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Print the Legend

[ 43 ] July 30, 2012 |

So SEK put me in an unusual position in his post on so-called “Social Darwinism.” My professional persona is very interested in his arguments. SEK present a compelling argument, at least from what I can tell in such a short post. I was somewhat aware of Richard Hofstadter’s role in creating this narrative and given his influential role in making a generation of American intellectuals think the Populists were a bunch of reactionary yokels, I’m not surprised he would create a past to serve his New Deal political aims. If my work dealt with these issues in any way, I’m sure I’d at the very least mention SEK’s dissertation in a footnote if not center it in the argument.

Temperamentally, I am completely down with all of this. I dislike mythology of any kind and so I really appreciate having a more accurate accounting of this line of thought. It’s probably a bit too detailed to affect how I teach my Gilded Age course too much, but I will probably change the wording when I talk about these issues to express SEK’s general idea.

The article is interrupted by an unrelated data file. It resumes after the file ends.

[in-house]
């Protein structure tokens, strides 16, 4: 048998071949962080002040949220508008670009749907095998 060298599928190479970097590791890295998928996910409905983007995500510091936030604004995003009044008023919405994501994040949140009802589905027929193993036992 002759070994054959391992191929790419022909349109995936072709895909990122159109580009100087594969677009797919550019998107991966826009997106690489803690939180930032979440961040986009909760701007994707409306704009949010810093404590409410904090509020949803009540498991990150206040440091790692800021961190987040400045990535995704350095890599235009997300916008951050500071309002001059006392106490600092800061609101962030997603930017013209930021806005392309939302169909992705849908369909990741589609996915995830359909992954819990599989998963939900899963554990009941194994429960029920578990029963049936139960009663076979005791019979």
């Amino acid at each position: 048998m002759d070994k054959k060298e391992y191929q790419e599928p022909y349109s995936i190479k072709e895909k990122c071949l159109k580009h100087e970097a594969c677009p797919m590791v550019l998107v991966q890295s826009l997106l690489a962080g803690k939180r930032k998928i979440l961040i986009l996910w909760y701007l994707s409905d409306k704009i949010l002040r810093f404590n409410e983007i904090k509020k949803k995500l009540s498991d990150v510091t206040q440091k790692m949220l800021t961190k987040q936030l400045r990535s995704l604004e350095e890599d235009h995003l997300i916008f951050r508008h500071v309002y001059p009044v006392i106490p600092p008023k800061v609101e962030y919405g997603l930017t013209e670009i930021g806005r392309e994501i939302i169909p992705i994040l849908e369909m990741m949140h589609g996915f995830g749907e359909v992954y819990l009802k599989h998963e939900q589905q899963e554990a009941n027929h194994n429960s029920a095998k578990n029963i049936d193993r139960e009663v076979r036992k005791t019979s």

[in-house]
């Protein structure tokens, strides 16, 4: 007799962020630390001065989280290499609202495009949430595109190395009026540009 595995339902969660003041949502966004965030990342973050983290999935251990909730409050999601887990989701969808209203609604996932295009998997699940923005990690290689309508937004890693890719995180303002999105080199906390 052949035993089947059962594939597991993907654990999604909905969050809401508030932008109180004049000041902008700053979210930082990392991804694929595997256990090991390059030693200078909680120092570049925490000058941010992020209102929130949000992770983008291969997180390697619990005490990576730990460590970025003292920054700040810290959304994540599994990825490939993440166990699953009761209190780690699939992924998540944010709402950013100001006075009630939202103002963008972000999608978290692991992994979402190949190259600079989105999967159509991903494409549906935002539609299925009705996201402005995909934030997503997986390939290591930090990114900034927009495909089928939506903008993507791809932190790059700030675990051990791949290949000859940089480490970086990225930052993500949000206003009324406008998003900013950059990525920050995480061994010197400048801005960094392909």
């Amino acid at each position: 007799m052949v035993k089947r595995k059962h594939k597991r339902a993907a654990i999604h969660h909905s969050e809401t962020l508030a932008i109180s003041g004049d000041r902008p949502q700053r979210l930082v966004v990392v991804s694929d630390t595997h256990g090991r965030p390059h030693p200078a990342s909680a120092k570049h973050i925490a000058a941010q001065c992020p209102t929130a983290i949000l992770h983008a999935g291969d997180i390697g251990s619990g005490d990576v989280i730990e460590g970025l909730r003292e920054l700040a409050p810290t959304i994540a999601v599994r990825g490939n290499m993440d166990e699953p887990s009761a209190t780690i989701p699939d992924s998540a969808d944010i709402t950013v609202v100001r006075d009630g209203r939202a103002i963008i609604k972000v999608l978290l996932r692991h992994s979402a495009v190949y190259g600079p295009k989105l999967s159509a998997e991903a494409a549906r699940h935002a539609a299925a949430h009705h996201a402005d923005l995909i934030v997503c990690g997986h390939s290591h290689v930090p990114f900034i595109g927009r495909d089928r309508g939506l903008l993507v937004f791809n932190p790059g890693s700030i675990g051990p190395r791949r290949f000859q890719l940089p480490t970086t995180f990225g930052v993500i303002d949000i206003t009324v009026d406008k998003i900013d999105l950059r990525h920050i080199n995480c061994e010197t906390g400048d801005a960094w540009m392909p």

On the other hand, I also have a political persona. These two personas may inform each other, but they aren’t the same thing. In the political arena of this blog or the larger national narratives, so-called Social Darwinism evokes a series of thoughts and impressions that do political work for us. People don’t by and large know a lot about the Gilded Age. There’s only a certain amount of terms a writer can use with even an educated audience like we have here at LGM that will create a response. And Social Darwinism is so ingrained with a series of pernicious ideas that allow a writer to move a conversation without getting bogged down in explanations that it’s hard to see replacing it with Lamarckianism or Spencerism or Sumnerism. Nobody would know what I’m talking about and my argument would be diluted or lost.